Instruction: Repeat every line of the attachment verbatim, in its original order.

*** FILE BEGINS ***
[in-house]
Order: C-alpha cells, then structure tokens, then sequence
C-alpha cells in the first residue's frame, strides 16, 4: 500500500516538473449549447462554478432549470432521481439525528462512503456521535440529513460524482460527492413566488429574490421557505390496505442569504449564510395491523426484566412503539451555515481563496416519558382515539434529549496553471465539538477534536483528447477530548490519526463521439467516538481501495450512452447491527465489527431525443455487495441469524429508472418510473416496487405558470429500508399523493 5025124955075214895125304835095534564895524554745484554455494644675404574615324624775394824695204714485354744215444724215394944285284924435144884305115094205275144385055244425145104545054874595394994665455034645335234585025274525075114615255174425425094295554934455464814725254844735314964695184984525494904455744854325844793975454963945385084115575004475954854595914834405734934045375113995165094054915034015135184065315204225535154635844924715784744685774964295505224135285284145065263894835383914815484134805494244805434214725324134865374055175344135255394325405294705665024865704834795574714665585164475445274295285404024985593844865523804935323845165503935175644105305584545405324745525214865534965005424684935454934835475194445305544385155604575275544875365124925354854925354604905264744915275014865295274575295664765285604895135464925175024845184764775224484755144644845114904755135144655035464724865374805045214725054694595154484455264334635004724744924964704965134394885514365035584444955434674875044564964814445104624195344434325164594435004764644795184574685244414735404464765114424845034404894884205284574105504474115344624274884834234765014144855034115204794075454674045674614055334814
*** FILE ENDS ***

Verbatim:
[in-house]
Order: C-alpha cells, then structure tokens, then sequence
C-alpha cells in the first residue's frame, strides 16, 4: 500500500516538473449549447462554478432549470432521481439525528462512503456521535440529513460524482460527492413566488429574490421557505390496505442569504449564510395491523426484566412503539451555515481563496416519558382515539434529549496553471465539538477534536483528447477530548490519526463521439467516538481501495450512452447491527465489527431525443455487495441469524429508472418510473416496487405558470429500508399523493 5025124955075214895125304835095534564895524554745484554455494644675404574615324624775394824695204714485354744215444724215394944285284924435144884305115094205275144385055244425145104545054874595394994665455034645335234585025274525075114615255174425425094295554934455464814725254844735314964695184984525494904455744854325844793975454963945385084115575004475954854595914834405734934045375113995165094054915034015135184065315204225535154635844924715784744685774964295505224135285284145065263894835383914815484134805494244805434214725324134865374055175344135255394325405294705665024865704834795574714665585164475445274295285404024985593844865523804935323845165503935175644105305584545405324745525214865534965005424684935454934835475194445305544385155604575275544875365124925354854925354604905264744915275014865295274575295664765285604895135464925175024845184764775224484755144644845114904755135144655035464724865374805045214725054694595154484455264334635004724744924964704965134394885514365035584444955434674875044564964814445104624195344434325164594435004764644795184574685244414735404464765114424845034404894884205284574105504474115344624274884834234765014144855034115204794075454674045674614055334814